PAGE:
Calmer day!

After all the excitement of the first Kielder egg of the season on Friday, Saturday was quite a calm day. The official opening of the revamped Kielder Castle took place so in addition to the usual mix of cyclists, walkers, tourists and locals  a number of invited guests enjoyed an opportunity to watch osprey TV in the Cafe!

YA and the dark headed female getting on famously (c) Forestry Commission

YA and the dark headed female getting on famously
(c) Forestry Commission

On Nest 1,  YA and the dark headed female are almost certainly the established pair, with them both being observed on the nest during the day. Readers of earlier posts will recall that they started mating at roughly the same time as the Nest 2 pair so eggs should be imminent. They are mating quite often and high frequency of copulations usually precedes laying. Sorry about image quality, click to enlarge.

After a long shift by his mate, 37 settles onto the egg (c) Forestry Commission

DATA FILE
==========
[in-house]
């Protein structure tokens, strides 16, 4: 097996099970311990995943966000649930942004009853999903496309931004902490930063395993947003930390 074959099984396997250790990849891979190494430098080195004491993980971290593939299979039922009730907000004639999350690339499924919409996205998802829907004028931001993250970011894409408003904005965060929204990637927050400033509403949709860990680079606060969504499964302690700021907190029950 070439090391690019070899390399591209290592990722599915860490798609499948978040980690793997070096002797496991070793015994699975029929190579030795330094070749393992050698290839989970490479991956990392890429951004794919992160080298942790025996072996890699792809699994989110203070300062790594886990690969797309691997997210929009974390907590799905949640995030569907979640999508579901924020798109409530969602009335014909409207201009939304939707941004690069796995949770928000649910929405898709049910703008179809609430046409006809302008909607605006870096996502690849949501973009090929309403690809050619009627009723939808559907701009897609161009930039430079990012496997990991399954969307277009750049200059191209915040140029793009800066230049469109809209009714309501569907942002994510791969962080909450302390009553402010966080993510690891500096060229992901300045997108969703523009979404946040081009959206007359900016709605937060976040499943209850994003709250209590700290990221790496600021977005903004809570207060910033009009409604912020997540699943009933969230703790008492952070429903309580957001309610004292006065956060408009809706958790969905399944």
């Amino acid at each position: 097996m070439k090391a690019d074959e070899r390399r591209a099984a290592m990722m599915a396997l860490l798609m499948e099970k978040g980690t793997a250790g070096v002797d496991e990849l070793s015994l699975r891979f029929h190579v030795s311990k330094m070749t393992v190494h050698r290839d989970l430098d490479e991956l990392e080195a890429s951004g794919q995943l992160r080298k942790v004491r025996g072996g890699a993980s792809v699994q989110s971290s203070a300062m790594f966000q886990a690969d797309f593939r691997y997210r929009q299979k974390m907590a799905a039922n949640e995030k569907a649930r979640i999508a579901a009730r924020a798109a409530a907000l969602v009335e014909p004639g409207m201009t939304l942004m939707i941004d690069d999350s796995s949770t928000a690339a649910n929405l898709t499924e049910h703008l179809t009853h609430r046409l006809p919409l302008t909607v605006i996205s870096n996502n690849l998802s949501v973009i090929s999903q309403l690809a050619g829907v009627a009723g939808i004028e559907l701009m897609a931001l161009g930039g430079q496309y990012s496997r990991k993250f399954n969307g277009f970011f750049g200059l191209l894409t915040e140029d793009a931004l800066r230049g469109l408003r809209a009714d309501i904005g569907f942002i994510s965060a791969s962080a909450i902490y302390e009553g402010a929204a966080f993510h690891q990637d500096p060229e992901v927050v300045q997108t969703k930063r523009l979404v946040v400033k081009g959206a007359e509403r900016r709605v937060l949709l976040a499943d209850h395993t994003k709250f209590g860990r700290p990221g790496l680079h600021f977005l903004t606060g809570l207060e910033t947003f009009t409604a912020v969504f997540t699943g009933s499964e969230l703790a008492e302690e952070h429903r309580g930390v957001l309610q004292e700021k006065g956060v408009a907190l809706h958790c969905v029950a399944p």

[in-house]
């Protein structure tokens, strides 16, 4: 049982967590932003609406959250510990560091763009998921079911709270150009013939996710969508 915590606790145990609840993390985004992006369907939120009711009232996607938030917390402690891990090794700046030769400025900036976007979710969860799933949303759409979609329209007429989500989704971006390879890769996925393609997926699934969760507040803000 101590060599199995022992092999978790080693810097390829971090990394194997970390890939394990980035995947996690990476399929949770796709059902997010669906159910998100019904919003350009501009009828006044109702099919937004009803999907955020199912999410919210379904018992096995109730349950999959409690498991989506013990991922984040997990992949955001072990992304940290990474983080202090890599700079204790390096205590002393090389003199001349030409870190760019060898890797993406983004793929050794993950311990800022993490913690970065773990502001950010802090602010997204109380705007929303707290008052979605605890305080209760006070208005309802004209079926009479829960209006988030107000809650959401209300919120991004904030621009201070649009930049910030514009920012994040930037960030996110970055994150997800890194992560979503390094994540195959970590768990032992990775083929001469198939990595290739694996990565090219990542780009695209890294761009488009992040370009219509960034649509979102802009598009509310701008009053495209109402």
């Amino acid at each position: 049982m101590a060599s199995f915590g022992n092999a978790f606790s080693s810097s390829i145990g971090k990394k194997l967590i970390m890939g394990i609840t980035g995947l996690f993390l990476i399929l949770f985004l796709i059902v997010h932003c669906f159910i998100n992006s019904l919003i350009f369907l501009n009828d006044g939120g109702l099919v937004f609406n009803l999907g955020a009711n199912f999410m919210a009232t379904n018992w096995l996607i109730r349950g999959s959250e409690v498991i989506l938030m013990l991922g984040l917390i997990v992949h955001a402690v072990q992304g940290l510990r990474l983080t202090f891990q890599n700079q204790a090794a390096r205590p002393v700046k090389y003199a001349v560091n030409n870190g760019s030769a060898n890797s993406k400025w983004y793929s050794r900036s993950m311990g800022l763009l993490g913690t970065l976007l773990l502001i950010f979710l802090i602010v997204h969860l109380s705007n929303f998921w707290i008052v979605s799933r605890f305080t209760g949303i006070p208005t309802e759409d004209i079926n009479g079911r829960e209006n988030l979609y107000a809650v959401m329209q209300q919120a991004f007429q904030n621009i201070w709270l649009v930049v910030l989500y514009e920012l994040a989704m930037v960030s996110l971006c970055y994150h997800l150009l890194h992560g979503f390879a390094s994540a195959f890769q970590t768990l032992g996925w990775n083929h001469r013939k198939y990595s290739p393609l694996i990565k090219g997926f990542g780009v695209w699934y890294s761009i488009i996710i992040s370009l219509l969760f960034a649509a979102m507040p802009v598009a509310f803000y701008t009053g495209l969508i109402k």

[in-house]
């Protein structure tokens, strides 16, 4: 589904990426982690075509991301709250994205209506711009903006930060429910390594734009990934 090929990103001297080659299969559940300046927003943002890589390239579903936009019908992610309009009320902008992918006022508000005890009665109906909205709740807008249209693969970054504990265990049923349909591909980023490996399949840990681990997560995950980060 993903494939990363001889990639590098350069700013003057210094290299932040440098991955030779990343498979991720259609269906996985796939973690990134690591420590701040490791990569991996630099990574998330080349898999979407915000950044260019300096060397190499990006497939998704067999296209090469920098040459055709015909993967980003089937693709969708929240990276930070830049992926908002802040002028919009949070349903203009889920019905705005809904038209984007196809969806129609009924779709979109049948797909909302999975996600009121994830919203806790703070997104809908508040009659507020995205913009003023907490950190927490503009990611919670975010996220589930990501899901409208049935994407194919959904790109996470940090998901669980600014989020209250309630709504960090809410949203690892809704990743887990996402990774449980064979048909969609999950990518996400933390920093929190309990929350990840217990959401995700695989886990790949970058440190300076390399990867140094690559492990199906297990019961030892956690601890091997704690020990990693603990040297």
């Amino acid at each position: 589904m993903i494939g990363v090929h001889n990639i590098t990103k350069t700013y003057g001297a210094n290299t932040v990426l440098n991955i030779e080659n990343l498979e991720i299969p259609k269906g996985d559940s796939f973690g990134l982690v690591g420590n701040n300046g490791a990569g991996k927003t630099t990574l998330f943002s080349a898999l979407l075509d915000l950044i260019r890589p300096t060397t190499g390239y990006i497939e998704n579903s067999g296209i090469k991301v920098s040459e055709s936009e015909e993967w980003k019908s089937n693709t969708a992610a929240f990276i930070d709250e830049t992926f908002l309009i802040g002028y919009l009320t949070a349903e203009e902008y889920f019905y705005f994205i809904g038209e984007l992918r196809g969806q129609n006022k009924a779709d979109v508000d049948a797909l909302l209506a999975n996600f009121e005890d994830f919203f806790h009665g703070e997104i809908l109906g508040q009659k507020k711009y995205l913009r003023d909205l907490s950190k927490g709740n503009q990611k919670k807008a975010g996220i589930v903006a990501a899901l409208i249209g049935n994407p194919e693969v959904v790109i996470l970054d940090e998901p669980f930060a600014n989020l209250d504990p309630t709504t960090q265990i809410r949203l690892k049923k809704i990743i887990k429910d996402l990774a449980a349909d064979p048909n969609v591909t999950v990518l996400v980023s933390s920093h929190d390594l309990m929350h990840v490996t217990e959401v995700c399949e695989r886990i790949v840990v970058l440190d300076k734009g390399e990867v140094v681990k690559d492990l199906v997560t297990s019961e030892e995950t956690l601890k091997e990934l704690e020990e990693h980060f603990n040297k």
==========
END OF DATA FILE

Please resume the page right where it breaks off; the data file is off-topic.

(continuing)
After a long shift by his mate, 37 settles onto the egg
(c) Forestry Commission

On Nest 2, Mrs 37 put in a long stint of incubating until about 14.45. She turned the egg every 20 minutes or so to ensure even incubation. The temperature at Kielder was still only 6 or 7 degrees at best during the day. She had a short flight to exercise her wings a couple of times. At 14.45 she was pleased to see 37 fly in with a fish and she was off! He put in a 2 hour shift. He is a bit of a fidget so re-arranged some moss and pecked at some bark every now and then. He too was diligent at turning the egg. When she returned, 37 took the remains of the fish away and she checked her egg carefully before settling on it again. This is a normal osprey incubation routine.

Very unusually, at Caerlaverock in Dumfries and Galloway the male has done almost all of the incubation for the first two of their eggs. Some males obviously take to incubating more than others; at Loch of the Lowes, where the amazing female known by many as Lady has just had her 67th egg and the fourth this year, her mate sometimes has to be nudged off the eggs. But to be the primary incubator, even for a few days, is extremely rare for a male.

Last year, the Kielder Nest 2’s first egg was laid on 26 April – the same date as this year. The second followed on 28 April 2012 so are we in for a treat on Sunday?!

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